The Drake R8 is a microprocessor controlled, synthesized, all mode, world band receiver offering excellent sensitivity, high dynamic range and other features for the most demanding listener. It has been designed as a "complete package." You get many items as standard-equipment, that would be extra on other receivers. Multi-mode reception (AM, FM, USB, LSB, RTTY and CW) is featured throughout the range of the receiver (100 kHz to 30 MHz). A high-Q, 8-pole, electronically switched IF filter provides a range of five bandwidths. Later "firmware" permits user selection of bandwidths independent of mode and 100 Hz readout in AM (in later production only). The front panel liquid crystal display provides visual feedback to the operator of the current status of the receiver. In the AM mode, a selectable synchronous detector (SYNCHRO) allows for enhanced reception by eliminating or reducing distortion due to fading signals. A Passband Offset control also aids in reducing or eliminating interfering signals by electronically shifting the receiver's IF frequencies without disturbing the operating frequency. This action allows the operator to electronically move interfering signals out of the receiver's passband thus utilizing the degree of selectivity provided by the high-Q, 8-pole IF filter. The Passband Offset is also coupled to the synchronous detector (SYNCHRO) allowing the passband to be altered while the detector is in use. Other reception aids include selectable AGC, wide/narrow noise blanker, RF preamplifier for enhancing weak signals, RF attenuator for further improvement of strong signal handling capabilities and an adjustable RF gain. A Notch filter is also supplied as an effective tool to eliminate offending tones (heterodynes). A muting control allows operation with a transmitter or transceiver. The R8 provides exceptional audio to the built-in speaker.
Two VFOs (tuners) called A and B, are provided on the R8. Selection is made with the VFO function key. Frequencies can be directly entered through the keypad. A programmable memory area allows for 100 non-volatile memories segmented into blocks of ten. The following may be stored in any memory location: frequency, mode, bandwidth, AGC setting, RF setting, antenna, notch on/off, noise blanker setting and synchronous detector on/off. As a result of three scan methods and three scan modes; nine distinct scan functions are supported in the R8. The three methods are: Stop at carrier detect, Pause 5 seconds on carrier and Pause at carrier until carrier drops for 5 seconds, then resume scan. The three modes are: Scan all memories, all unlocked memories of user-selected list or Scan from VFO A to B.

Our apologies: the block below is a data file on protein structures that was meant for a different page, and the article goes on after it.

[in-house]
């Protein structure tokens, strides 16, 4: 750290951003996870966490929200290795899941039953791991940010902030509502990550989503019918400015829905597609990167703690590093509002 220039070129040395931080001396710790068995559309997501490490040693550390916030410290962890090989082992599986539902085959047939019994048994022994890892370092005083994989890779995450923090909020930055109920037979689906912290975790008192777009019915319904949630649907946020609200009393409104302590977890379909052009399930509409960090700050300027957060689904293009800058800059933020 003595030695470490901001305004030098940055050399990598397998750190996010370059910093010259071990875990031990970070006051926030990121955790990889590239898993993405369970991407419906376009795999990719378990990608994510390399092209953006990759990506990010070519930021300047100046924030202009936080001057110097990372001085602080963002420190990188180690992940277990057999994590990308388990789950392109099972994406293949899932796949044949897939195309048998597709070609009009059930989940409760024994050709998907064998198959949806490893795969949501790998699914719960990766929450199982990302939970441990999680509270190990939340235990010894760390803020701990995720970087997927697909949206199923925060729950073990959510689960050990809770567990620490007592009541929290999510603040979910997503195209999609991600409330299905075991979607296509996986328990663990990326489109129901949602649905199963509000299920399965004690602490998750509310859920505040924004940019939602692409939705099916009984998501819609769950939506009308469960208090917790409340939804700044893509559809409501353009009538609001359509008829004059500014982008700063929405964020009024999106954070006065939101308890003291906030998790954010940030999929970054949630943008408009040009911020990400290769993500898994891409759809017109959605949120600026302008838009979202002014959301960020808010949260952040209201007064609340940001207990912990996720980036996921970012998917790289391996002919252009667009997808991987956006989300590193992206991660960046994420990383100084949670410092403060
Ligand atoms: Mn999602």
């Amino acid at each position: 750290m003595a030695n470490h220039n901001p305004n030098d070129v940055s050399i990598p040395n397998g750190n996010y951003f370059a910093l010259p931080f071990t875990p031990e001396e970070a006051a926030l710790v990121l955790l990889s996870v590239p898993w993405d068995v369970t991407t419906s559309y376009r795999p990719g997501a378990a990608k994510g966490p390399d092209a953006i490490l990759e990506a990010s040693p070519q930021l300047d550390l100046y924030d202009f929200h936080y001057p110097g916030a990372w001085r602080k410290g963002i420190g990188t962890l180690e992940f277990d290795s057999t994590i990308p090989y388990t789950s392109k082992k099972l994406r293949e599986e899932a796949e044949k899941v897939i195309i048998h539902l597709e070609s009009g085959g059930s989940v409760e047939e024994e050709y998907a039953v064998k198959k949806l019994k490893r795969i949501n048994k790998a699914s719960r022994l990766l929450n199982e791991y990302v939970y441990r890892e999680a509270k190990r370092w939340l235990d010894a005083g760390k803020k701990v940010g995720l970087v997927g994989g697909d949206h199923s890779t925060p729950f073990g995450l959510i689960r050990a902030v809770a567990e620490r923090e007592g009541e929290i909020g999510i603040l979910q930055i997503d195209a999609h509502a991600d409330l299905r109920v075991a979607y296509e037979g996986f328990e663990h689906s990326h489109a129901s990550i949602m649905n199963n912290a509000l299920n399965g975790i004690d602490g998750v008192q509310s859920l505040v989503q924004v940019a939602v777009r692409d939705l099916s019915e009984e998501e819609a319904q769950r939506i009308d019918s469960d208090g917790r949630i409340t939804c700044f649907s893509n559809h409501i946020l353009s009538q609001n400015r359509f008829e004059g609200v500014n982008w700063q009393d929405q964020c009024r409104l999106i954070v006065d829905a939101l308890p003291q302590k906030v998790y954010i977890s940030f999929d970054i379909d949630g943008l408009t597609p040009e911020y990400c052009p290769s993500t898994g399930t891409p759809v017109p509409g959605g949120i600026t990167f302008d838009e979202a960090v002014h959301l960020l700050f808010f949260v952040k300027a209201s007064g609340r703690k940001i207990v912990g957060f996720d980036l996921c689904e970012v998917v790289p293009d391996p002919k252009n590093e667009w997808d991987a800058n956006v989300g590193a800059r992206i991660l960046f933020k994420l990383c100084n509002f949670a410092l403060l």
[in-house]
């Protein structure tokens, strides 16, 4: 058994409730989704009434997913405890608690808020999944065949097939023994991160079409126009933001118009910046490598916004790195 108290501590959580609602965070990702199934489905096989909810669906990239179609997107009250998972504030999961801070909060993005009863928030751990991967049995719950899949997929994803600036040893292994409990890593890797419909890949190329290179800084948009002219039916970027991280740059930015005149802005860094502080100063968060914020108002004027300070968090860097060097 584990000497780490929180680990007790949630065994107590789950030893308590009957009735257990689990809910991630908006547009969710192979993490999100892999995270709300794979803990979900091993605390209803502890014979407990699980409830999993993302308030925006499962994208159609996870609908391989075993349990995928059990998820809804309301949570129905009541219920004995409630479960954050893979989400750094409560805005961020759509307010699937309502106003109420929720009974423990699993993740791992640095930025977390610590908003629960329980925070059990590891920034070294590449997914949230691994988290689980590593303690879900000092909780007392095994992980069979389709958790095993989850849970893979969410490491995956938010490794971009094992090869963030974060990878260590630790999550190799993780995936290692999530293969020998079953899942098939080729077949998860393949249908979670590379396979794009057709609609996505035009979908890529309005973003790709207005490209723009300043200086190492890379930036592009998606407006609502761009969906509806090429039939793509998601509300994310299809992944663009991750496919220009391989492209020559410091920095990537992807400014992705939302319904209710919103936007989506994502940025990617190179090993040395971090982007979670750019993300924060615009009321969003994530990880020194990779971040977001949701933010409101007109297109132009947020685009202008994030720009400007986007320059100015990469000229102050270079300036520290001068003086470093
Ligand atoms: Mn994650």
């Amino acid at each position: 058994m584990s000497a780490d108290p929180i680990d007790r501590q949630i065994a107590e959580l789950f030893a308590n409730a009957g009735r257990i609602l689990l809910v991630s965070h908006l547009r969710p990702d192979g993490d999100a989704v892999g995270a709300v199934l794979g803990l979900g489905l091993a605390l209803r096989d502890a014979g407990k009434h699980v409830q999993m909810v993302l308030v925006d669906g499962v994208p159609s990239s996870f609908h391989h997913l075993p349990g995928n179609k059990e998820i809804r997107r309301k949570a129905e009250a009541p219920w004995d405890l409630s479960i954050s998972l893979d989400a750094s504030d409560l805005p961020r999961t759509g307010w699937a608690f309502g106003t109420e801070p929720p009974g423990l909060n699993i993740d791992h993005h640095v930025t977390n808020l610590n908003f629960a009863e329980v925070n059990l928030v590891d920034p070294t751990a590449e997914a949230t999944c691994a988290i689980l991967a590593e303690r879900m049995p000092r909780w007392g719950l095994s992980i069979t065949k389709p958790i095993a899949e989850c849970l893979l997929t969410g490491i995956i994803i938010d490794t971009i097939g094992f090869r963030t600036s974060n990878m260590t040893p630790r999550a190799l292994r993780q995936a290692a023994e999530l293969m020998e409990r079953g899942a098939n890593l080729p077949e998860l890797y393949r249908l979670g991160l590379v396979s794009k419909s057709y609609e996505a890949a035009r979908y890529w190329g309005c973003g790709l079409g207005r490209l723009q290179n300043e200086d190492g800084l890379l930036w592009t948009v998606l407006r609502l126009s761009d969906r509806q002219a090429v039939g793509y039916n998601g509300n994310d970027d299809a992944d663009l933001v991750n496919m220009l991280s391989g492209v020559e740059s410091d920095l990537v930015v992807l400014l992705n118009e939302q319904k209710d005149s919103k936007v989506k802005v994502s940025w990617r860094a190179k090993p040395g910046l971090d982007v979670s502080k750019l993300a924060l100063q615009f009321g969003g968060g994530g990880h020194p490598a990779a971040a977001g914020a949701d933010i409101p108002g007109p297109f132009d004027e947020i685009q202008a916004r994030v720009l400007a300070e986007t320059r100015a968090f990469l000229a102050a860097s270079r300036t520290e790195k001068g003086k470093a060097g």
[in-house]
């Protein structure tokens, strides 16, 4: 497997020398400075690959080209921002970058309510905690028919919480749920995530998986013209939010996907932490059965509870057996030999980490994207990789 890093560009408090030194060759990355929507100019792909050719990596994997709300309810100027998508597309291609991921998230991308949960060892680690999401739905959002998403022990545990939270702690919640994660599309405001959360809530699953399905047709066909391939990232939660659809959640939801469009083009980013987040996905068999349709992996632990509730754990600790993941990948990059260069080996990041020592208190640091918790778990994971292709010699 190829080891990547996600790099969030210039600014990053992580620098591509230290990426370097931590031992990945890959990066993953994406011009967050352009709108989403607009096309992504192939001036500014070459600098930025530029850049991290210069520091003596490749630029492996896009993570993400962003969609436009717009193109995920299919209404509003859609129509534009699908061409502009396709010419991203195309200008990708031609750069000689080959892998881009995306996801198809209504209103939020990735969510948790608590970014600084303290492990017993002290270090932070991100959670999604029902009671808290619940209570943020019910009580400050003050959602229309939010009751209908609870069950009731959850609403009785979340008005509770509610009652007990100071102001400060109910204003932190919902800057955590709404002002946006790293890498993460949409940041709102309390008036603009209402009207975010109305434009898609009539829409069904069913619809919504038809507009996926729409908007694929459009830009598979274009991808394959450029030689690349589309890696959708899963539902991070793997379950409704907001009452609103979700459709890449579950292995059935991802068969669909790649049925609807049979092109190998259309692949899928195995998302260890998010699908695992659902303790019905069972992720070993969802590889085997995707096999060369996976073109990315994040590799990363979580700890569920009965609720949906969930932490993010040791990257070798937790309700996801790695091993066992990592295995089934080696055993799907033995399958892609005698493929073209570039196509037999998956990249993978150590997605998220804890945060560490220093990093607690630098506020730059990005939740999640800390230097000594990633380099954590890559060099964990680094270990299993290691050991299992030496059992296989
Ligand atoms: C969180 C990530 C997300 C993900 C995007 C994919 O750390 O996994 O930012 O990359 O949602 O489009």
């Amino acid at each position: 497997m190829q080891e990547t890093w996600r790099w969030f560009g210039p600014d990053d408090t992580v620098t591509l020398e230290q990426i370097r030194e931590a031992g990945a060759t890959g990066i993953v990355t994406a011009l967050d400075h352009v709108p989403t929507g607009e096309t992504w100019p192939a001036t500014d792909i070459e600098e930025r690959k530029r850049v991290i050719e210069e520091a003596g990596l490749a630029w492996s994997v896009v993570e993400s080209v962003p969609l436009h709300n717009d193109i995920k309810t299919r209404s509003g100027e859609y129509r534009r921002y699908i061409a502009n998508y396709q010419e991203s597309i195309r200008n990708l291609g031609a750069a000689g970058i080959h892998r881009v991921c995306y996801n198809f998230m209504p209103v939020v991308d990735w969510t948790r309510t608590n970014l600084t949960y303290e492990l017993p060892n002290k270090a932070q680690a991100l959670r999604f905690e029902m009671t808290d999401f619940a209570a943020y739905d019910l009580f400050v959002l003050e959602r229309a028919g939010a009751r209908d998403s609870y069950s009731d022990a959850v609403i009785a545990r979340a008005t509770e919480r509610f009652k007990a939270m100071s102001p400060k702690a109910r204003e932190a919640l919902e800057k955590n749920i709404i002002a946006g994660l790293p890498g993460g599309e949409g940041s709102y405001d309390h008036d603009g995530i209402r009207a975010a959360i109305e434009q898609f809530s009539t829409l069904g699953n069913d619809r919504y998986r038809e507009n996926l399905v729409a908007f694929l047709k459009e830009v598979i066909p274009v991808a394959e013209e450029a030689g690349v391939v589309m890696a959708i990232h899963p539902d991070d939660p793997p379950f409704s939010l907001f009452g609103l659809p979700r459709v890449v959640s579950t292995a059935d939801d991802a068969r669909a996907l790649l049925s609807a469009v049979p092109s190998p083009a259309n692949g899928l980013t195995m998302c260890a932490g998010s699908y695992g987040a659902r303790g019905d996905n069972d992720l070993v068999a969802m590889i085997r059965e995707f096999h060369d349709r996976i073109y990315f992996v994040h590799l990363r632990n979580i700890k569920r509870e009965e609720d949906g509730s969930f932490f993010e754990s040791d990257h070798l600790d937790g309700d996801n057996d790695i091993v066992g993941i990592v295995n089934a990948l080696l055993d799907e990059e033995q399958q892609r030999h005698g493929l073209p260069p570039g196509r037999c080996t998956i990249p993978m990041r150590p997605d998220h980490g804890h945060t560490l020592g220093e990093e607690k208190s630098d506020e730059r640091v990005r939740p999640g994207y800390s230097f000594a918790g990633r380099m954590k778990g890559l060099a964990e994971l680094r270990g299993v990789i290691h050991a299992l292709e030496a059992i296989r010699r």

A built-in 24 hour clock-timer allows the R8 to turn on and off at preset times. In addition, the rear panel Timer connection (5 pin DIN), allows control of small recorders, etc. to record a favorite program. The R8 rear panel provides a common DB-9 connector for standard RS-232C data communications with a terminal or personal computer (9600,1,7,1,even). This interface provides control and programming capability of the R8. Only the analog controls such as volume, RF gain, etc. are not controllable. There is also antenna inputs for coaxial lead in for wire type antennas. A variety of AC input voltages may be selected as well as 12 VDC input. The R8 is a worthy successor to the earlier Drake R7A.